Margin Debt - June: +0.72 standard deviations 

NYSE Margin debt rose in June to $285 billion from $279 billion in May. We like to to look at margin debt levels as a broad contrarian sentiment indicator. For reference, our approach is to look at it margin debt levels in standard deviation terms over the period 1. Our analysis shows that when margin debt gets to +1.5 standard deviations or greater, as it did in April of 2011, it has historically been a signal of extreme risk in the equity market. The preceding two instances were followed by the equity market losing roughly half its value. Overall this setup represents a long-term headwind for the market. One limitation of this series is that it is reported on a lag.  The chart shows data through June. 

 

MONDAY MORNING RISK MONITOR: SPAIN, ITALY, MONEY CENTER BANKS, YIELD CURVE, CHINESE STEEL ALL BAD - NYSE margin debt

 

Joshua Steiner, CFA

 

Robert Belsky

 

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Riding Horses

“Comanches adapted to the horse earlier and more completely than any other plains tribe.”

-S.C. Gwynne

 

Man is competitive. So am I. As a team, we wake up to this world every risk management morning looking for a better way. That’s progressive. That’s how we evolve as a people. Anyone in this profession who does not get this will be left behind.

 

The aforementioned quote comes from the American Indian history book I have recently cited, Empire of The Summer Moon. It’s a stiff reminder of how harsh life has been. Not every man who attempted to settle in 18th century Texas was given a sticker.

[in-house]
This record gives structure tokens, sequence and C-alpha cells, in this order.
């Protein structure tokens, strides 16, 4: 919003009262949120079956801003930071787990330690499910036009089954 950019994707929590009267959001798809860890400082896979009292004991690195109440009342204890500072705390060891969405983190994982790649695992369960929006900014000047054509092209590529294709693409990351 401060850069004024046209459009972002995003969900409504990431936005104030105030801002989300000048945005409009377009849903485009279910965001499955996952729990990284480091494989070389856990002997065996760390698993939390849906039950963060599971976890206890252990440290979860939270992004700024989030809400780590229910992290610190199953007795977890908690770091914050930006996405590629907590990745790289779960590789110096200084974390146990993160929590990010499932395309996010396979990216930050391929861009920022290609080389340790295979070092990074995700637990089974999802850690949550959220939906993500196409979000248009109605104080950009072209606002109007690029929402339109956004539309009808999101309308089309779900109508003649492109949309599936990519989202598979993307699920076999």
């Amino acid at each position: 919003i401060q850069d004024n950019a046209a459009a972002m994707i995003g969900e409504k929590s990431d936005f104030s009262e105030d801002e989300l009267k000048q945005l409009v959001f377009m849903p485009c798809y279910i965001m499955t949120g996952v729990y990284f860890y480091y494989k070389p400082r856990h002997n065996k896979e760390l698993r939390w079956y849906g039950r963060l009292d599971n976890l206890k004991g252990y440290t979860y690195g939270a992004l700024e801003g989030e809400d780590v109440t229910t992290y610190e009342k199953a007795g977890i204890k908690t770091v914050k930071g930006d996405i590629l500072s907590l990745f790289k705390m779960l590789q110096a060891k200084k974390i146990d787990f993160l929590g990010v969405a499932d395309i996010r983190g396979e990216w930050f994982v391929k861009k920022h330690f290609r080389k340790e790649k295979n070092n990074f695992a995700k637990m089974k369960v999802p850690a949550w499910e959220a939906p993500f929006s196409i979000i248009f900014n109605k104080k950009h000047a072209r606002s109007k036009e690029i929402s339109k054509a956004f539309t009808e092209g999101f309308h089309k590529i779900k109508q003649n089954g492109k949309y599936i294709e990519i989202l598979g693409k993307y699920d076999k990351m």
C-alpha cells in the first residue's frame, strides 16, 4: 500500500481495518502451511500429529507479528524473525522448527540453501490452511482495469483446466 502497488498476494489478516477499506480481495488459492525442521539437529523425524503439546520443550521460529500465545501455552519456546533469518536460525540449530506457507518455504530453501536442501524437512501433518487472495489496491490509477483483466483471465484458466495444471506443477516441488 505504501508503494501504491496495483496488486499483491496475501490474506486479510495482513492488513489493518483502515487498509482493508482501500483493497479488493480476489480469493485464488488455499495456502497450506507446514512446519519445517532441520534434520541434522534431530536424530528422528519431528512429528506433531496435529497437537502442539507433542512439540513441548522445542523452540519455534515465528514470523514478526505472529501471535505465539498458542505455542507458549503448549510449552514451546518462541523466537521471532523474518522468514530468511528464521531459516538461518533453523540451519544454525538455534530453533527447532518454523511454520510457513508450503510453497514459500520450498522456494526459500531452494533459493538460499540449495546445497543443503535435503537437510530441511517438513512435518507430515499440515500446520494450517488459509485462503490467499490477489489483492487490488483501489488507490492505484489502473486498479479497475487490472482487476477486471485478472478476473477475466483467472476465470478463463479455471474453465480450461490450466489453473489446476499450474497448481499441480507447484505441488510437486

Since launching our Q3 Global Macro Themes in early July, we’ve been riding the same horse that has had us calling for #GrowthSlowing since March. Our horse uses modern day math and machines. We don’t ask the Old Wall for permission to make calls on the direction of Growth Slowing’s Slope. We let Mr. Macro Market tell us which way our horse needs to ride next.

 

Back to the Global Macro Grind

 

Evidently, shorting the SP500 at its 1375 TREND level was a better than bad risk management decision to make. Friday’s -1% selloff in the US stock market came on the heels of both Spain and Italy closing down -6.3% and -4.7%, respectively, week-over-week.

 

Not to be confused with the fictional storytelling that global growth is “decoupling”, one of our most stealth front-running horses of Global Economic Growth, South Korea’s KOSPI index, told us the same story as structurally impaired Western Europe did. The KOSPI was down -4.3% week-over-week, testing its YTD lows.

 

This morning, neither Asian nor European Equities are telling you that anything about #GrowthSlowing has changed. Neither is the US bond market. Nor are corporate revenues. Neither are the prices of oil and copper.

 

Before I come back to touching dogmatic taboo of “growth is fine and earnings are great”, let’s grind through some of the aforementioned risk management signals:

  1. US Equity Futures down 14 handles
  2. Japanese Stocks (Nikkei 225) = -1.9% (down -17% since March, remaining in a Bearish Formation)